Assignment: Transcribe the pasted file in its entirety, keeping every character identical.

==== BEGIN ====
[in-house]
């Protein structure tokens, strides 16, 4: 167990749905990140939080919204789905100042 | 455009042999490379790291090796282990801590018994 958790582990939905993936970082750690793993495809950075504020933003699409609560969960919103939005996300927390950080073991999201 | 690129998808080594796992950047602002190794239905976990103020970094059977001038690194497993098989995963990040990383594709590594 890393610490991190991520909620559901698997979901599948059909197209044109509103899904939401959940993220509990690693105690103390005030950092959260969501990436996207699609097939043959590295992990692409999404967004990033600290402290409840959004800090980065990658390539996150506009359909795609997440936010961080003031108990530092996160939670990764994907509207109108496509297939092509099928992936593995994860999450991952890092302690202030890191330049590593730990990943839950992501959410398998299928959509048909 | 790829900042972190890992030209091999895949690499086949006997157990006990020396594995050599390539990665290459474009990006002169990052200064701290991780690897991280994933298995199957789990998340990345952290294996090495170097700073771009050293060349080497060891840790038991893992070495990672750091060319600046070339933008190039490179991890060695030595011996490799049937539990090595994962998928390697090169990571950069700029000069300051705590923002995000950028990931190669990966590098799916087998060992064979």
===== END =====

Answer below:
[in-house]
């Protein structure tokens, strides 16, 4: 167990749905990140939080919204789905100042 | 455009042999490379790291090796282990801590018994 958790582990939905993936970082750690793993495809950075504020933003699409609560969960919103939005996300927390950080073991999201 | 690129998808080594796992950047602002190794239905976990103020970094059977001038690194497993098989995963990040990383594709590594 890393610490991190991520909620559901698997979901599948059909197209044109509103899904939401959940993220509990690693105690103390005030950092959260969501990436996207699609097939043959590295992990692409999404967004990033600290402290409840959004800090980065990658390539996150506009359909795609997440936010961080003031108990530092996160939670990764994907509207109108496509297939092509099928992936593995994860999450991952890092302690202030890191330049590593730990990943839950992501959410398998299928959509048909 | 790829900042972190890992030209091999895949690499086949006997157990006990020396594995050599390539990665290459474009990006002169990052200064701290991780690897991280994933298995199957789990998340990345952290294996090495170097700073771009050293060349080497060891840790038991893992070495990672750091060319600046070339933008190039490179991890060695030595011996490799049937539990090595994962998928390697090169990571950069700029000069300051705590923002995000950028990931190669990966590098799916087998060992064979």